A look at the ‘dry skin’ problem in yams

Michael James for the 7th Annual Conference of the BSTA 1989

‘Dry Skin’ or dry rot in yams is a disease found wide-spread in Barbados on the yam cultivars currently being grown here and indeed on nearly all the varieties of Dioscorea spp.

The causal agent is a nematode, Pratylenchus coffae which seems to work in association with a fungal organism and the disease causes both quantitative and qualitative damage to harvested tubers. (Brathwaite & Hutton, 1980)

A look at the ‘dry skin’ problem in yams pdf

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About Andrew Stoute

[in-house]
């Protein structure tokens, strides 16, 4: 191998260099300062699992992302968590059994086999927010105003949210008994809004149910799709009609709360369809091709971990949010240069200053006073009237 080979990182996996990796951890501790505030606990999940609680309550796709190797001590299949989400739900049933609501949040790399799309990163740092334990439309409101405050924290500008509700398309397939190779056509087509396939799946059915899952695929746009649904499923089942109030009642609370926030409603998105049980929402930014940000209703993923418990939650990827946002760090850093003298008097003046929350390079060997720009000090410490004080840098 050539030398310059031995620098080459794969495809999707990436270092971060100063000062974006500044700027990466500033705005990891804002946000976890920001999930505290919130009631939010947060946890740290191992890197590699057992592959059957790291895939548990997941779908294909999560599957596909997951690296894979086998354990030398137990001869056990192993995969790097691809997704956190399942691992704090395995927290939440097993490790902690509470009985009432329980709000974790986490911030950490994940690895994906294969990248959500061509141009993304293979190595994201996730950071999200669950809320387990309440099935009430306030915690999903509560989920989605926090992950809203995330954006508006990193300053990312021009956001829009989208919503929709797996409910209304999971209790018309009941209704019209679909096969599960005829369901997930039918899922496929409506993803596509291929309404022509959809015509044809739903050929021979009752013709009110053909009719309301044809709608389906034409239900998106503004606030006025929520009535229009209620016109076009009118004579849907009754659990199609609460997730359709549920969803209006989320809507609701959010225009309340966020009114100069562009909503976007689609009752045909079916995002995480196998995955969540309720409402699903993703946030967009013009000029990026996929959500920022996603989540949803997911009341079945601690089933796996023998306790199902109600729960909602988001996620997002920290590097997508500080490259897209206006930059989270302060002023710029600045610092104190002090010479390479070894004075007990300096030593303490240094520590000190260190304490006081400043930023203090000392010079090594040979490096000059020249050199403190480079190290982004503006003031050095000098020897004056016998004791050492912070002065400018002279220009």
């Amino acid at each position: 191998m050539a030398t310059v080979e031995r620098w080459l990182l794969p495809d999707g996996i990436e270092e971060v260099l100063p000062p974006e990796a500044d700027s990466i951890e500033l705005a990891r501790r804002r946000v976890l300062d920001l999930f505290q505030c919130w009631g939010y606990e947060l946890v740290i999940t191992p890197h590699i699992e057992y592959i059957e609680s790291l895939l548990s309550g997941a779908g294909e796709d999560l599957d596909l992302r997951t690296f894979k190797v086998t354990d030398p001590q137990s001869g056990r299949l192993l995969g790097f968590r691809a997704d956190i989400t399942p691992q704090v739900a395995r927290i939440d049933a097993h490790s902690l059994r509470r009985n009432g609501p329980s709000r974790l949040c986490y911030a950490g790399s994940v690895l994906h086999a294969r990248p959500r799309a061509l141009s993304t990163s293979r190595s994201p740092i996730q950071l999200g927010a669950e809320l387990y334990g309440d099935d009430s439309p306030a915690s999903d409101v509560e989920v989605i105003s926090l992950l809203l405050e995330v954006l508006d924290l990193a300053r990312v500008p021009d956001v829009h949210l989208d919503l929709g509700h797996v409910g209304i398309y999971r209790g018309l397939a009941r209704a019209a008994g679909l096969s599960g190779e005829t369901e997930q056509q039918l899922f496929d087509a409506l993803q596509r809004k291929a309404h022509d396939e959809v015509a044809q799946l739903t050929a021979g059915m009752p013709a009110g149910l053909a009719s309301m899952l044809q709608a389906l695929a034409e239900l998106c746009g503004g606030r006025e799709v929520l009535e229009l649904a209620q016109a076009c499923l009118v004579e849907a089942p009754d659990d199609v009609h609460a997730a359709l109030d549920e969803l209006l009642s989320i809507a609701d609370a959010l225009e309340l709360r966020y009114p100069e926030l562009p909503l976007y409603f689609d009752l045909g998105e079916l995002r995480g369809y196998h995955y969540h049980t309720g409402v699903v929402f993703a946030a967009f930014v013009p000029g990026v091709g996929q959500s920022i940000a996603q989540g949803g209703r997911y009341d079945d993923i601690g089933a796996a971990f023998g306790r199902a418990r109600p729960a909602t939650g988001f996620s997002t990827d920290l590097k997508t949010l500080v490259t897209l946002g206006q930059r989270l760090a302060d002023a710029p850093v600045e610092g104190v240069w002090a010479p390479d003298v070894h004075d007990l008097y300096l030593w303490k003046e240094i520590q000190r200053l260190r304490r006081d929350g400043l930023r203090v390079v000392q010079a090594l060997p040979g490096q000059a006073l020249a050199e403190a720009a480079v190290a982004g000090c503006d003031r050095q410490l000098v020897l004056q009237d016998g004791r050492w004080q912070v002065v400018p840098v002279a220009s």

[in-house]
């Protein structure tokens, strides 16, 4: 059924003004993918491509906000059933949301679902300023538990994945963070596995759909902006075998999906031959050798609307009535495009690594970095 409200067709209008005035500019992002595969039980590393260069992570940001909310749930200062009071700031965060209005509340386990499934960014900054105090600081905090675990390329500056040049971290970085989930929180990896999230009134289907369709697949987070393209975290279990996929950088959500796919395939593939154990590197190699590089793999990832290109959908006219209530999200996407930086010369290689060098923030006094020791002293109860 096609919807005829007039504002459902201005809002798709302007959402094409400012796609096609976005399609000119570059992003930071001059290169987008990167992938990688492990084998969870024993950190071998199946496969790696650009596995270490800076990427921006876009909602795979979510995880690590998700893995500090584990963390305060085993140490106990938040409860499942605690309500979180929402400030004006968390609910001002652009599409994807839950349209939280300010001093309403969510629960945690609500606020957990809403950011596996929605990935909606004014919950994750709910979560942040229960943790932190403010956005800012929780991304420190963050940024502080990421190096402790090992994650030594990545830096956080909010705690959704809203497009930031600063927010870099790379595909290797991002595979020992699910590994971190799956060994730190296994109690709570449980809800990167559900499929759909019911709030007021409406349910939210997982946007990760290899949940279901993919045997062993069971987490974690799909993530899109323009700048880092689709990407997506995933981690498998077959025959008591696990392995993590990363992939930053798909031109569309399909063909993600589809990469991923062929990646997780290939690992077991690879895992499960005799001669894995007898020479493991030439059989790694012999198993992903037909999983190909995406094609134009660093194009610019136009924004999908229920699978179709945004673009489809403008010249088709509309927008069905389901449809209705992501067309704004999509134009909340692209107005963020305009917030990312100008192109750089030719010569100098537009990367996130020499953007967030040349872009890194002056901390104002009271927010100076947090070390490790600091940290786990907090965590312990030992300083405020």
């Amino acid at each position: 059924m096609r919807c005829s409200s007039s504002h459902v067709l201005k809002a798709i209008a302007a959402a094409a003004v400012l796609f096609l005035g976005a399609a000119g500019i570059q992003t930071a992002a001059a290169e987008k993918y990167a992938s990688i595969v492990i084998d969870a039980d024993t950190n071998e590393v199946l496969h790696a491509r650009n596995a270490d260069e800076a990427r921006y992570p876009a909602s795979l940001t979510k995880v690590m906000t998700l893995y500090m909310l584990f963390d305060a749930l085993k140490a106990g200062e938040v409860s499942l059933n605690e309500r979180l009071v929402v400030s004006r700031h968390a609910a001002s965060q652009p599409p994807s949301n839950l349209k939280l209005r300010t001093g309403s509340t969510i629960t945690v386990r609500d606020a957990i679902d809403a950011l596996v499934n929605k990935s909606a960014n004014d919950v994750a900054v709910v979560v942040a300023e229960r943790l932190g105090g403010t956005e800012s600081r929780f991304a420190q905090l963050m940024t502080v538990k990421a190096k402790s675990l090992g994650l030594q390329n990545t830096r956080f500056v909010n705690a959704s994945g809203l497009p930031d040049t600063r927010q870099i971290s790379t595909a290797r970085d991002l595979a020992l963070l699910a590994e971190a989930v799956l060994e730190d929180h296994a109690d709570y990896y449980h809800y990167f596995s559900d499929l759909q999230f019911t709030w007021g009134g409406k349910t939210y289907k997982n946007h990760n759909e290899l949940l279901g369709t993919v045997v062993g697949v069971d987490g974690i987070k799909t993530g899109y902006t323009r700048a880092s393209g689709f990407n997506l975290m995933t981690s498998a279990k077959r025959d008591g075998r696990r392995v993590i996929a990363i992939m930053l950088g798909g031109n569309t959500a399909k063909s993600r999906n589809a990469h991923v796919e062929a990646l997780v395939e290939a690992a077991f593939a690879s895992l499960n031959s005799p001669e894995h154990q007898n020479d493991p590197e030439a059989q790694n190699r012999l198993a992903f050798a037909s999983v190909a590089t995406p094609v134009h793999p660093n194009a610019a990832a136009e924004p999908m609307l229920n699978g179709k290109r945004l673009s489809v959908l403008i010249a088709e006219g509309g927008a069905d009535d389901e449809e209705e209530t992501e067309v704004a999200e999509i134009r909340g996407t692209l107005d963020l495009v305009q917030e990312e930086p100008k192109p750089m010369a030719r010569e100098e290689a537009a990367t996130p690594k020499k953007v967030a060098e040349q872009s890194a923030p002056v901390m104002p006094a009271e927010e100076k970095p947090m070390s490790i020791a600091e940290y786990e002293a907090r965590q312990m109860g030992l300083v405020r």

Dr. Stoute obtained his PhD in Plant Biology from the University of Reading in 2009 working on photoperiodic control of flowering. He then took Post-Doctoral Researcher position at Rothamsted Research working on the developmental factors around parental regulation of seed size in oilseed rape (canola). He joined the staff of the West Indies Central Sugar Cane Breeding Station in 2011 as the Plant Geneticist, responsible for performing crosses from extensive germplasm collection to provide clients with improved sugarcane varieties. He also develops systems and programs to aid in the selection of the best parental material for those crosses.

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